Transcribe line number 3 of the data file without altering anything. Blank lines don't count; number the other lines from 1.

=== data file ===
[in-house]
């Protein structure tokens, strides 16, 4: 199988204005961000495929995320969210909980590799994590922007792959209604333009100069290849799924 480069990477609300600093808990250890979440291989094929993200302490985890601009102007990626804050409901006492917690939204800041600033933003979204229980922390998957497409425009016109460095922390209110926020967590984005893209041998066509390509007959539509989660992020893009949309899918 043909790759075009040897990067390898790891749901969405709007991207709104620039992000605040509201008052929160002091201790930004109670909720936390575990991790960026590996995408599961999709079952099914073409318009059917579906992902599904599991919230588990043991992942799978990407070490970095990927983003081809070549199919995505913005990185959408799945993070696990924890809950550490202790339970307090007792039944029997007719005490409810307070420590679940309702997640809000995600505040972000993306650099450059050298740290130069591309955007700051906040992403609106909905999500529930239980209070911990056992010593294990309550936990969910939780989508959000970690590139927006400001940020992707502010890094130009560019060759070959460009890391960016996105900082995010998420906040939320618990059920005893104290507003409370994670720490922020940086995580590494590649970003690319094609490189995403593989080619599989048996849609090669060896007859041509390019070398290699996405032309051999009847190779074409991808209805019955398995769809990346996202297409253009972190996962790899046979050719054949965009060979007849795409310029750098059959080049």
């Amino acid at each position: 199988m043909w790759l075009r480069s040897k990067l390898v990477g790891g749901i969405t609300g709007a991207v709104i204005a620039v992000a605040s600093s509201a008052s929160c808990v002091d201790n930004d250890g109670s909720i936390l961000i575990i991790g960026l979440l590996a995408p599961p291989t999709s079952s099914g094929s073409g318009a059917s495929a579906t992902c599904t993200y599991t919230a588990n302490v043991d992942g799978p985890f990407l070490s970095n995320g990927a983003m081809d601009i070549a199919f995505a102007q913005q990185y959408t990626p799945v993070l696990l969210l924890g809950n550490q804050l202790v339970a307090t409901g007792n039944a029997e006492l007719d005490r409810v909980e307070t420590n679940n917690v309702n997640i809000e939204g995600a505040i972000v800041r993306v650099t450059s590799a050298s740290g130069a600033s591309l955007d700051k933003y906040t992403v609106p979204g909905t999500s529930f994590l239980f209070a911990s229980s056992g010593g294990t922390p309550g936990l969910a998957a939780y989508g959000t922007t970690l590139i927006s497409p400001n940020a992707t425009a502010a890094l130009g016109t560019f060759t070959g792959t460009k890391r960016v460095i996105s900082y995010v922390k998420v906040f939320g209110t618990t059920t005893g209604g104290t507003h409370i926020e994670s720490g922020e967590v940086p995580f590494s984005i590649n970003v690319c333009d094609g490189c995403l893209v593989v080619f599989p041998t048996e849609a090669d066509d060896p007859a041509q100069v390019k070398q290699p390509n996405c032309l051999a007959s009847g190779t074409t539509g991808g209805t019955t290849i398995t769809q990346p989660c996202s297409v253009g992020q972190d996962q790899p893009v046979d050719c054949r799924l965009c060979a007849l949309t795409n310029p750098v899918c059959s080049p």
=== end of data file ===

């Amino acid at each position: 199988m043909w790759l075009r480069s040897k990067l390898v990477g790891g749901i969405t609300g709007a991207v709104i204005a620039v992000a605040s600093s509201a008052s929160c808990v002091d201790n930004d250890g109670s909720i936390l961000i575990i991790g960026l979440l590996a995408p599961p291989t999709s079952s099914g094929s073409g318009a059917s495929a579906t992902c599904t993200y599991t919230a588990n302490v043991d992942g799978p985890f990407l070490s970095n995320g990927a983003m081809d601009i070549a199919f995505a102007q913005q990185y959408t990626p799945v993070l696990l969210l924890g809950n550490q804050l202790v339970a307090t409901g007792n039944a029997e006492l007719d005490r409810v909980e307070t420590n679940n917690v309702n997640i809000e939204g995600a505040i972000v800041r993306v650099t450059s590799a050298s740290g130069a600033s591309l955007d700051k933003y906040t992403v609106p979204g909905t999500s529930f994590l239980f209070a911990s229980s056992g010593g294990t922390p309550g936990l969910a998957a939780y989508g959000t922007t970690l590139i927006s497409p400001n940020a992707t425009a502010a890094l130009g016109t560019f060759t070959g792959t460009k890391r960016v460095i996105s900082y995010v922390k998420v906040f939320g209110t618990t059920t005893g209604g104290t507003h409370i926020e994670s720490g922020e967590v940086p995580f590494s984005i590649n970003v690319c333009d094609g490189c995403l893209v593989v080619f599989p041998t048996e849609a090669d066509d060896p007859a041509q100069v390019k070398q290699p390509n996405c032309l051999a007959s009847g190779t074409t539509g991808g209805t019955t290849i398995t769809q990346p989660c996202s297409v253009g992020q972190d996962q790899p893009v046979d050719c054949r799924l965009c060979a007849l949309t795409n310029p750098v899918c059959s080049p």